## Underrated Complex Analysis Theorem: Schwarz Lemma

The Schwarz Lemma is a relatively basic lemma in Complex Analysis, that can be said to be of greater importance that it seems. There is a whole article written on it.

The conditions and results of Schwarz Lemma are rather difficult to memorize offhand, some tips I gathered from the net on how to memorize the Schwarz Lemma are:

Conditions: $f:D\to D$ holomorphic and fixes zero.

Result 1: $|f(z)|\leq|z|$ can be remembered as “Range of f” subset of “Domain”.

$|f'(0)|\leq 1$ can be remembered as some sort of “Contraction Mapping”.

Result 2: If $|f(z)|=|z|$, or $|f'(0)|=1$, then $f=az$ where $|a|=1$. Remember it as “$f$ is a rotation”.

If you have other tips on how to remember or intuitively understand Schwarz Lemma, please let me know by posting in the comments below.

Finally, we proceed to prove the Schwarz Lemma.

# Schwarz Lemma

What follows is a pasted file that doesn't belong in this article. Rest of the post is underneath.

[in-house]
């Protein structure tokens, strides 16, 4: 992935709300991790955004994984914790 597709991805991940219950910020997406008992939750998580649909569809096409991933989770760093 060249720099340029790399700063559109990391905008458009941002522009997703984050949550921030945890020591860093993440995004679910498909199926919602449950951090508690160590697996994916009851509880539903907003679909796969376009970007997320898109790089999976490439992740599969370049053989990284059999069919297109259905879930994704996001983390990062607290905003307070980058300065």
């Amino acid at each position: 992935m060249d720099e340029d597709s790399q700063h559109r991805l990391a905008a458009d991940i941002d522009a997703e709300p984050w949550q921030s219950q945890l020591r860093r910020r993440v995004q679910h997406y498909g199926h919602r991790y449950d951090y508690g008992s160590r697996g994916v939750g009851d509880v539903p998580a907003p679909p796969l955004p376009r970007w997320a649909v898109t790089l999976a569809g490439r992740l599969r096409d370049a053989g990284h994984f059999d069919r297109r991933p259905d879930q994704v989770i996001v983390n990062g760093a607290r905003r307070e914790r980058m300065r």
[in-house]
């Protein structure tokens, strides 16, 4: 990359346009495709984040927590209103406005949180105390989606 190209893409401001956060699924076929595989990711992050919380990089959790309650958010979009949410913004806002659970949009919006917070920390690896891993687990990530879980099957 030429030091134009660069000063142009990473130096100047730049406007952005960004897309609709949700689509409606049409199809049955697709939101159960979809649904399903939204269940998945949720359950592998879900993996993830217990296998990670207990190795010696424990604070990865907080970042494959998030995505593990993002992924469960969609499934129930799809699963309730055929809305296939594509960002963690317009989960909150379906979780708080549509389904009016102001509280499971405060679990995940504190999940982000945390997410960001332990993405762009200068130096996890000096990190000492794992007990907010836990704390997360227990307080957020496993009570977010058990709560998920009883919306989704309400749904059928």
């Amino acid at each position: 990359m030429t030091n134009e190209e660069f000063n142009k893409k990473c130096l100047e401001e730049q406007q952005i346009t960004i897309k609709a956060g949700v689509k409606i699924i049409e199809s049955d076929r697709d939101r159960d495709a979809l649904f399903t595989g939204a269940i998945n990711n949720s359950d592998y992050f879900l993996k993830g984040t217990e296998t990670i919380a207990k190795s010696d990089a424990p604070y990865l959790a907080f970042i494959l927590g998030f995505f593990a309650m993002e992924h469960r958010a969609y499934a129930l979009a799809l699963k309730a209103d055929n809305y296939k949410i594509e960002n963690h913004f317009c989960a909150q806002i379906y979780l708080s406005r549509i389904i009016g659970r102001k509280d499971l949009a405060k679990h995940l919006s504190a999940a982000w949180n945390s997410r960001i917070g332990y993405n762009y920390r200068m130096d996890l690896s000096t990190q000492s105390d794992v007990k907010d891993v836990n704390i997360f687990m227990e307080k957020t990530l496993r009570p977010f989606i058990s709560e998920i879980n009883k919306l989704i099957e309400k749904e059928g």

Let $D=\{z:|z|<1\}$ be the open unit disk in the complex plane $\mathbb{C}$ centered at the origin and let $f:D\to D$ be a holomorphic map such that $f(0)=0$.

Then, $|f(z)|\leq |z|$ for all $z\in D$ and $|f'(0)|\leq 1$.

Moreover, if $|f(z)|=|z|$ for some non-zero $z$ or $|f'(0)|=1$, then $f(z)=az$ for some $a\in\mathbb{C}$ with $|a|=1$ (i.e.\ $f$ is a rotation).

## Proof

Consider $g(z)=\begin{cases} \dfrac{f(z)}{z} &\text{if }z\neq 0,\\ f'(0) &\text{if }z=0. \end{cases}$
Since $f$ is analytic, $f(z)=0+a_1z+a_2z^2+\dots$ on $D$, and $f'(0)=a_1$. Note that $g(z)=a_1+a_2z+\dots$ on $D$, so $g$ is analytic on $D$.

Let $D_r=\{z:|z|\leq r\}$ denote the closed disk of radius $r$ centered at the origin. The Maximum Modulus Principle implies that, for $r<1$, given any $z\in D_r$, there exists $z_r$ on the boundary of $D_r$ such that $\displaystyle |g(z)|\leq|g(z_r)|=\frac{|f(z_r)|}{|z_r|}\leq\frac{1}{r}.$

As $r\to 1$ we get $|g(z)|\leq 1$, thus $|f(z)|\leq|z|$. Thus
\begin{aligned} |f'(0)|&=|\lim_{z\to 0}\frac{f(z)}{z}|\\ &=\lim_{z\to 0}|\frac{f(z)}{z}|\\ &\leq1. \end{aligned}
Moreover, if $|f(z)|=|z|$ for some non-zero $z\in D$ or $|f'(0)|=1$, then $|g(z)|=1$ at some point of $D$. By the Maximum Modulus Principle, $g(z)\equiv a$ where $|a|=1$. Therefore, $f(z)=az$.

Advertisements

## About mathtuition88

http://mathtuition88.com
This entry was posted in math and tagged , . Bookmark the permalink.